I made the Rhode Island Government Press Releases feed of the day at Feedster today. Because everyone should be intimately familiar with the goings on in the smallest state in the US? No, not at all. I put it up because I wanted to showcase a use of RSS somewhere outside of the geekery I’ve been involved in all week long (not that there’s anything wrong with geekery mind you!). Here’s some of the description from the RSS info page on the Rhode Island website:
I heard that the “Just” Use HTTP session by Sam Ruby was good (it was the first day of ETech, which I missed). Not to fear! The slides for the session are online. They talk about a bunch of issues that go in and around trying to use HTTP - character encodings, URL encodings, defaults, case of specifiers, where markup is valid in documents. Working with RSS one quickly becomes intimately familiar with the differences between XML processing as practiced between components of your own application and processing of documents out on the Internet. Notice I don’t say XML processing out on the Internet. Apparently there’s no such thing. So many documents out there are nonvalidating so often that it’s not even worth trying to process them with a standard XML parser.
Gregory Blake is one of the latest to complain about all the garbage postings coming out of blogspot.com. That issue was part of the motivation for putting up the changes yesterday to detect result sets dominated by single sources. Of course that only helps if you’re using the website for your searches. But there are a bunch of other tools (like NetNewsWire) that provide shortcuts for subscribing to search feeds. In order to exclude blogspot all you have to do is append -site:blogspot.com to your searches. Here’s a screenshot of what that would look like in NetNewsWire 2.0 beta:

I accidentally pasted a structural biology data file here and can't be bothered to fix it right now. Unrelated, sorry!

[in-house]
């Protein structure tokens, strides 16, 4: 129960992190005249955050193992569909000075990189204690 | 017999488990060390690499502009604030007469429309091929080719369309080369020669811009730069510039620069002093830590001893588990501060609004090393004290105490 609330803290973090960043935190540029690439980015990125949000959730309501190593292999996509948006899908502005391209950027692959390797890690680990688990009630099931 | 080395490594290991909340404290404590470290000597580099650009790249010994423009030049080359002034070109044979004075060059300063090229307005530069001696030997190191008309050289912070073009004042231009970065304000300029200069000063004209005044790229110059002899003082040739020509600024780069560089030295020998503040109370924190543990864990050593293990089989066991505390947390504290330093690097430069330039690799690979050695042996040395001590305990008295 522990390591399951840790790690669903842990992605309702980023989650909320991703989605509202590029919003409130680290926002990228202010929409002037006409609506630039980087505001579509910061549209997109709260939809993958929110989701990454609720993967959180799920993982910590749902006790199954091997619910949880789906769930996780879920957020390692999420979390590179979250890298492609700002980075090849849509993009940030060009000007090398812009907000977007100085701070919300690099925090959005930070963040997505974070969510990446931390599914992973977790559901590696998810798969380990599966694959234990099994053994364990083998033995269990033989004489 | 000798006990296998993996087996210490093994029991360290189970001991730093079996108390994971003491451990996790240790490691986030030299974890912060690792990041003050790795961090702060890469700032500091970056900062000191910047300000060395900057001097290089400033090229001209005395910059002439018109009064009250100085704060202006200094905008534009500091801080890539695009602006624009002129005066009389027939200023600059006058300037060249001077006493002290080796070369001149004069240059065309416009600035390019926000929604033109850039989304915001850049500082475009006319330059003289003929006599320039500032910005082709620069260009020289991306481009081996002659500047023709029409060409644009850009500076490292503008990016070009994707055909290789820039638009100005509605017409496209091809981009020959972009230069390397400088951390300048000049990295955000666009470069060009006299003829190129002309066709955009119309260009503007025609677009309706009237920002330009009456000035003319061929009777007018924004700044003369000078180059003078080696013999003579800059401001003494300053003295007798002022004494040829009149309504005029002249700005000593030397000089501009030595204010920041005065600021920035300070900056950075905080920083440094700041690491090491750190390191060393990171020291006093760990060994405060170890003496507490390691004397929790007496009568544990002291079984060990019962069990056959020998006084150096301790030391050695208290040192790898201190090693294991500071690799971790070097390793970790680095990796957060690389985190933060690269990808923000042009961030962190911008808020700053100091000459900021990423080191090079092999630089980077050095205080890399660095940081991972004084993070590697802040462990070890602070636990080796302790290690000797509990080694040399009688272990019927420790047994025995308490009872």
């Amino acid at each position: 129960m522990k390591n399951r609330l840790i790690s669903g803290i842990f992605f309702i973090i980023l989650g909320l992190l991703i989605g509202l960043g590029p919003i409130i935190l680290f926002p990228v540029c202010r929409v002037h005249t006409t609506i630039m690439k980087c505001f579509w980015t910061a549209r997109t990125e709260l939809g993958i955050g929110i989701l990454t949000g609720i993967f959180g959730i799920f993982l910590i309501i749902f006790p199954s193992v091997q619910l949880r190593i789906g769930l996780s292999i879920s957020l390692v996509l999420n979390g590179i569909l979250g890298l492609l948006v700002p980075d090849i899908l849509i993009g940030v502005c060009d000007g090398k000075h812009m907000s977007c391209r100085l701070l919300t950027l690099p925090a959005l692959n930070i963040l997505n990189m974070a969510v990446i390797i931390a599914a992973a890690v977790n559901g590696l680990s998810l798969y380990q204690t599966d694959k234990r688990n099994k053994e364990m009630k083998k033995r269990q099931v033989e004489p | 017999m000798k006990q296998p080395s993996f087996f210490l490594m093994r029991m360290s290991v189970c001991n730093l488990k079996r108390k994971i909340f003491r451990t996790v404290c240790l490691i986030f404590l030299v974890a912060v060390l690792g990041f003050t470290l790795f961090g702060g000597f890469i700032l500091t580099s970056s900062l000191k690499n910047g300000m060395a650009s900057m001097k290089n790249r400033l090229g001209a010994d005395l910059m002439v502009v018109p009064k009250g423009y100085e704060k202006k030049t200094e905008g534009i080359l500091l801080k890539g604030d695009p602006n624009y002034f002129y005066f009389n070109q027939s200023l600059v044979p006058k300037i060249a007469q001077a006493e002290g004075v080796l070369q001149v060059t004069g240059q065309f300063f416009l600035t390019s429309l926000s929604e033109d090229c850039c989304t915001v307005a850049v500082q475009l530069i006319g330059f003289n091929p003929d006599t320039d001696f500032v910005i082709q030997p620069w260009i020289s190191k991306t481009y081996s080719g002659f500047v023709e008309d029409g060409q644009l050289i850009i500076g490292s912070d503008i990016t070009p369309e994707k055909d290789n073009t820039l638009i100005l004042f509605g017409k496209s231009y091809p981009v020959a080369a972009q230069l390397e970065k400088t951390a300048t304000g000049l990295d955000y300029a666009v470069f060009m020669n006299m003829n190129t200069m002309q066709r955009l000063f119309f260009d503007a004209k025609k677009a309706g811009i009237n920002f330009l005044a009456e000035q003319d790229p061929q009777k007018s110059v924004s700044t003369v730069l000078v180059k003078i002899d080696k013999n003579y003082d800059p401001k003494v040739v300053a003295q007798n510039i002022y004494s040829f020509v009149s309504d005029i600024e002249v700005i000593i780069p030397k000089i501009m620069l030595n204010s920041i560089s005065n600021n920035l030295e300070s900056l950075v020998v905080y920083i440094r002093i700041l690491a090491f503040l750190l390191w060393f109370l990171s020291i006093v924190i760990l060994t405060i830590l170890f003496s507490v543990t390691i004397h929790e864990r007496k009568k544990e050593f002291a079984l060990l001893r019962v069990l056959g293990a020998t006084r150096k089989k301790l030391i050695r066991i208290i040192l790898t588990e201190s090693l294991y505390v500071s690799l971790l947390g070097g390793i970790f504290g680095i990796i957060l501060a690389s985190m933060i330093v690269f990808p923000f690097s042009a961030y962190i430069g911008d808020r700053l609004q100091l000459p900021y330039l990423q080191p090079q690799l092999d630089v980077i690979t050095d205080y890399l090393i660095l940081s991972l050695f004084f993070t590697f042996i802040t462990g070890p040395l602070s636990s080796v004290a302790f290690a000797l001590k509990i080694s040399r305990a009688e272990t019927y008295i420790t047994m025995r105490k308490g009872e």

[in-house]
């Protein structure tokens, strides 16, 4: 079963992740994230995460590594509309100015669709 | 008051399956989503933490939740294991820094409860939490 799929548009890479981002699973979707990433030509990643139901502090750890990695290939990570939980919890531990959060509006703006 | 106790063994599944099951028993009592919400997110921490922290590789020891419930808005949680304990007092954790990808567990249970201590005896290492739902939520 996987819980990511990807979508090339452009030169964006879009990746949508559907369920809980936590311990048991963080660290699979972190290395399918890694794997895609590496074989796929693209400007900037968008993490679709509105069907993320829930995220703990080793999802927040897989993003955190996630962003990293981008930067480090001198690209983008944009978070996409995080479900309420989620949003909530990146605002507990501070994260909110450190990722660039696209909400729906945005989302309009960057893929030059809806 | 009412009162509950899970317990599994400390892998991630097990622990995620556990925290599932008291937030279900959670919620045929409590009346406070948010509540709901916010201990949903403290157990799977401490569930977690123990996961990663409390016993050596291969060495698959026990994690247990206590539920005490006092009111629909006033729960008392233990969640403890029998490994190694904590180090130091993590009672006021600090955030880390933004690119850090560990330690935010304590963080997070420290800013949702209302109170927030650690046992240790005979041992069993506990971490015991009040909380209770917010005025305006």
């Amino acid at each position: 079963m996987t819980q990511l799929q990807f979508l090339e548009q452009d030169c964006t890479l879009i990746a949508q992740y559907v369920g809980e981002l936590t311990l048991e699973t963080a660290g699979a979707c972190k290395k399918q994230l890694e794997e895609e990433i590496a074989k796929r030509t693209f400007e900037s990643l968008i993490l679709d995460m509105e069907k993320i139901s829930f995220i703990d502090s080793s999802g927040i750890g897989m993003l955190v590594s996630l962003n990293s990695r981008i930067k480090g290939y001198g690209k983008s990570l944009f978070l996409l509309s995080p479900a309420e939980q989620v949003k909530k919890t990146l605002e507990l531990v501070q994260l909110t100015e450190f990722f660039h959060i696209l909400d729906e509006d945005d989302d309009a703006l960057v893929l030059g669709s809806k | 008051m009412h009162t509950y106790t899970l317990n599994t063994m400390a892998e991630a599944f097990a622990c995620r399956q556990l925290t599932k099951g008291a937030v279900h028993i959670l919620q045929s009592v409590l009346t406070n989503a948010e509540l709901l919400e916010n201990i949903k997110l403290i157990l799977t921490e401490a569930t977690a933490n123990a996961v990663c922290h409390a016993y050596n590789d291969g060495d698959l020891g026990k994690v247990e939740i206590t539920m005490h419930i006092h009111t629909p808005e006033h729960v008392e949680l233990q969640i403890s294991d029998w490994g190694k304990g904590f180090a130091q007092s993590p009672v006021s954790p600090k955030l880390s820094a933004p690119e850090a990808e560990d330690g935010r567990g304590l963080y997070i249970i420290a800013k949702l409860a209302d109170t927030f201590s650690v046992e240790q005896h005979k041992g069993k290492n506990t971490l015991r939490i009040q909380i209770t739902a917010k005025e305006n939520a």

This is my post from the plane on the way home from ETech. It was just a day trip, so we’re headed back to Menlo Park already. It would have been great to hang out for longer, but there’s feeds to get indexed and tools to get written. I wanted to get my overall impressions down. Something that Niall said at one point is that he likes to try to put stuff online that really gives people a feel for what living in Silicon Valley is like. I think that’s a great goal to have at times, sharing the experience. So here’s my post trying to sum up what it’s like to go to ETech. Understanding of course that my take on the whole thing might be biased because I’m working with a relatively well known company right now, and I went with Russ, who’s apparently a rock star these days (thanks for introducing me to everyone Russ!).
We pushed out some changes to the front end at Feedster. For example, take a look at this search for “slashdot”. If the results haven’t changed by the time you read that, you get a hint on the top of the results page saying that most of the results are from a single source. Namely slashdot.org. And it gives you some links there to either exclude the site, or list only results from that site. The underlying features necessary to do that have been in there, but now we detect the condition and give some links to do what we think someone would want to do in response. We’ve been getting lots of feedback that some searches are dominated by a single source, and in general they’re a source that would better be ignored. So here’s a way to filter the results easily when that happens. And it’s discoverable, not a hidden option that someone has to go looking for, it’s right there when you need it most (hopefully). So does that work out well? Let us know. Are there other conditions we should be picking up?
Erik Smartt about Mobile Python.
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